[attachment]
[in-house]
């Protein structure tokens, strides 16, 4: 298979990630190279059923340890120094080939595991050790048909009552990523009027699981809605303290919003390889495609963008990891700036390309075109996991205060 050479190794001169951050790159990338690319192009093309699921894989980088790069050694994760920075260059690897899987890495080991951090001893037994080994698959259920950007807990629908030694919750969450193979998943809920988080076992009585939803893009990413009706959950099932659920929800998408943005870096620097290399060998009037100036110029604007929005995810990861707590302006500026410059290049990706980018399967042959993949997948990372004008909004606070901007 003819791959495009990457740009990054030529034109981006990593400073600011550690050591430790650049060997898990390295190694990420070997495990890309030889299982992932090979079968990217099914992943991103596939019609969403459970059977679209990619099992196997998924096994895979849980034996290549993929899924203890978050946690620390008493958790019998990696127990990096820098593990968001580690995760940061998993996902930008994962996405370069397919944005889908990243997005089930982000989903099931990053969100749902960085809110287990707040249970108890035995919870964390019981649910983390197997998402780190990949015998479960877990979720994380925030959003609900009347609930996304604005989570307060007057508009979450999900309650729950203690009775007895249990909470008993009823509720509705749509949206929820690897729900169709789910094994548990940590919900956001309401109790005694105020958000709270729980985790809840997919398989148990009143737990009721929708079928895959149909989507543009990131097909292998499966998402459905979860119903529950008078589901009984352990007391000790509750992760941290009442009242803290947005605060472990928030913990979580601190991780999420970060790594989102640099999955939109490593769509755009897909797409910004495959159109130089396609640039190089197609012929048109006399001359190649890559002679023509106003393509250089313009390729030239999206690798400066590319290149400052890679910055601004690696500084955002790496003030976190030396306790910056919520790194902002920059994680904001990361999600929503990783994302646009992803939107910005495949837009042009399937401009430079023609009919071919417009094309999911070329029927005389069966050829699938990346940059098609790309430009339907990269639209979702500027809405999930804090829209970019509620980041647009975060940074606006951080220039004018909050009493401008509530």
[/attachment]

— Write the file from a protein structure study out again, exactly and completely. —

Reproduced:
[in-house]
């Protein structure tokens, strides 16, 4: 298979990630190279059923340890120094080939595991050790048909009552990523009027699981809605303290919003390889495609963008990891700036390309075109996991205060 050479190794001169951050790159990338690319192009093309699921894989980088790069050694994760920075260059690897899987890495080991951090001893037994080994698959259920950007807990629908030694919750969450193979998943809920988080076992009585939803893009990413009706959950099932659920929800998408943005870096620097290399060998009037100036110029604007929005995810990861707590302006500026410059290049990706980018399967042959993949997948990372004008909004606070901007 003819791959495009990457740009990054030529034109981006990593400073600011550690050591430790650049060997898990390295190694990420070997495990890309030889299982992932090979079968990217099914992943991103596939019609969403459970059977679209990619099992196997998924096994895979849980034996290549993929899924203890978050946690620390008493958790019998990696127990990096820098593990968001580690995760940061998993996902930008994962996405370069397919944005889908990243997005089930982000989903099931990053969100749902960085809110287990707040249970108890035995919870964390019981649910983390197997998402780190990949015998479960877990979720994380925030959003609900009347609930996304604005989570307060007057508009979450999900309650729950203690009775007895249990909470008993009823509720509705749509949206929820690897729900169709789910094994548990940590919900956001309401109790005694105020958000709270729980985790809840997919398989148990009143737990009721929708079928895959149909989507543009990131097909292998499966998402459905979860119903529950008078589901009984352990007391000790509750992760941290009442009242803290947005605060472990928030913990979580601190991780999420970060790594989102640099999955939109490593769509755009897909797409910004495959159109130089396609640039190089197609012929048109006399001359190649890559002679023509106003393509250089313009390729030239999206690798400066590319290149400052890679910055601004690696500084955002790496003030976190030396306790910056919520790194902002920059994680904001990361999600929503990783994302646009992803939107910005495949837009042009399937401009430079023609009919071919417009094309999911070329029927005389069966050829699938990346940059098609790309430009339907990269639209979702500027809405999930804090829209970019509620980041647009975060940074606006951080220039004018909050009493401008509530």